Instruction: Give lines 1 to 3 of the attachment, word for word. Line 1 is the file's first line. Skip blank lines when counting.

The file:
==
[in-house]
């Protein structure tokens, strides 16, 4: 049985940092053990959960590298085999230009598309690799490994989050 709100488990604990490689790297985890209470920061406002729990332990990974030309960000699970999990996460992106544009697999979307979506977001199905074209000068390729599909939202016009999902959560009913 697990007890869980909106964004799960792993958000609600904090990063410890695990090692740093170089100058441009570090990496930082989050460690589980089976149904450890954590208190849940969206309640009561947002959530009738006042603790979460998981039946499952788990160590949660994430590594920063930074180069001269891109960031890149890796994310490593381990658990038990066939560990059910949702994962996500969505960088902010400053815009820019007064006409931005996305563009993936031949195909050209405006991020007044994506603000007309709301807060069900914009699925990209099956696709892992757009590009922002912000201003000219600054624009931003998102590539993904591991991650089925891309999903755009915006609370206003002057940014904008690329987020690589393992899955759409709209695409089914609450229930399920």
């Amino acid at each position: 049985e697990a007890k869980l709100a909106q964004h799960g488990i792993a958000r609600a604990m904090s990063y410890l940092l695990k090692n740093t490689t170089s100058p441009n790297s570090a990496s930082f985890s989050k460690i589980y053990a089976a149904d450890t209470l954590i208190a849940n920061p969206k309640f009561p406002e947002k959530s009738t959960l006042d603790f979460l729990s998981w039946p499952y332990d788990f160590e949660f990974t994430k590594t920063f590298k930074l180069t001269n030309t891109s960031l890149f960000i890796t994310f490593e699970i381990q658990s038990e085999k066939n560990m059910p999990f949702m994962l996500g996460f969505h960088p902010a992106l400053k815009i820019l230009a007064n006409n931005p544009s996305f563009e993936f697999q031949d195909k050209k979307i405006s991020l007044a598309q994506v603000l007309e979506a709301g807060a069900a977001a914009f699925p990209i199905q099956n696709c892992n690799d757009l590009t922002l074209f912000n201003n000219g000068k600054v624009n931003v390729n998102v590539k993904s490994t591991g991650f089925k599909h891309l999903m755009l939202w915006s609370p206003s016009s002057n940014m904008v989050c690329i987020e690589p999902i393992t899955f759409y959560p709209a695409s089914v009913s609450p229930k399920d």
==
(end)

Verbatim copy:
[in-house]
């Protein structure tokens, strides 16, 4: 049985940092053990959960590298085999230009598309690799490994989050 709100488990604990490689790297985890209470920061406002729990332990990974030309960000699970999990996460992106544009697999979307979506977001199905074209000068390729599909939202016009999902959560009913 697990007890869980909106964004799960792993958000609600904090990063410890695990090692740093170089100058441009570090990496930082989050460690589980089976149904450890954590208190849940969206309640009561947002959530009738006042603790979460998981039946499952788990160590949660994430590594920063930074180069001269891109960031890149890796994310490593381990658990038990066939560990059910949702994962996500969505960088902010400053815009820019007064006409931005996305563009993936031949195909050209405006991020007044994506603000007309709301807060069900914009699925990209099956696709892992757009590009922002912000201003000219600054624009931003998102590539993904591991991650089925891309999903755009915006609370206003002057940014904008690329987020690589393992899955759409709209695409089914609450229930399920």
């Amino acid at each position: 049985e697990a007890k869980l709100a909106q964004h799960g488990i792993a958000r609600a604990m904090s990063y410890l940092l695990k090692n740093t490689t170089s100058p441009n790297s570090a990496s930082f985890s989050k460690i589980y053990a089976a149904d450890t209470l954590i208190a849940n920061p969206k309640f009561p406002e947002k959530s009738t959960l006042d603790f979460l729990s998981w039946p499952y332990d788990f160590e949660f990974t994430k590594t920063f590298k930074l180069t001269n030309t891109s960031l890149f960000i890796t994310f490593e699970i381990q658990s038990e085999k066939n560990m059910p999990f949702m994962l996500g996460f969505h960088p902010a992106l400053k815009i820019l230009a007064n006409n931005p544009s996305f563009e993936f697999q031949d195909k050209k979307i405006s991020l007044a598309q994506v603000l007309e979506a709301g807060a069900a977001a914009f699925p990209i199905q099956n696709c892992n690799d757009l590009t922002l074209f912000n201003n000219g000068k600054v624009n931003v390729n998102v590539k993904s490994t591991g991650f089925k599909h891309l999903m755009l939202w915006s609370p206003s016009s002057n940014m904008v989050c690329i987020e690589p999902i393992t899955f759409y959560p709209a695409s089914v009913s609450p229930k399920d």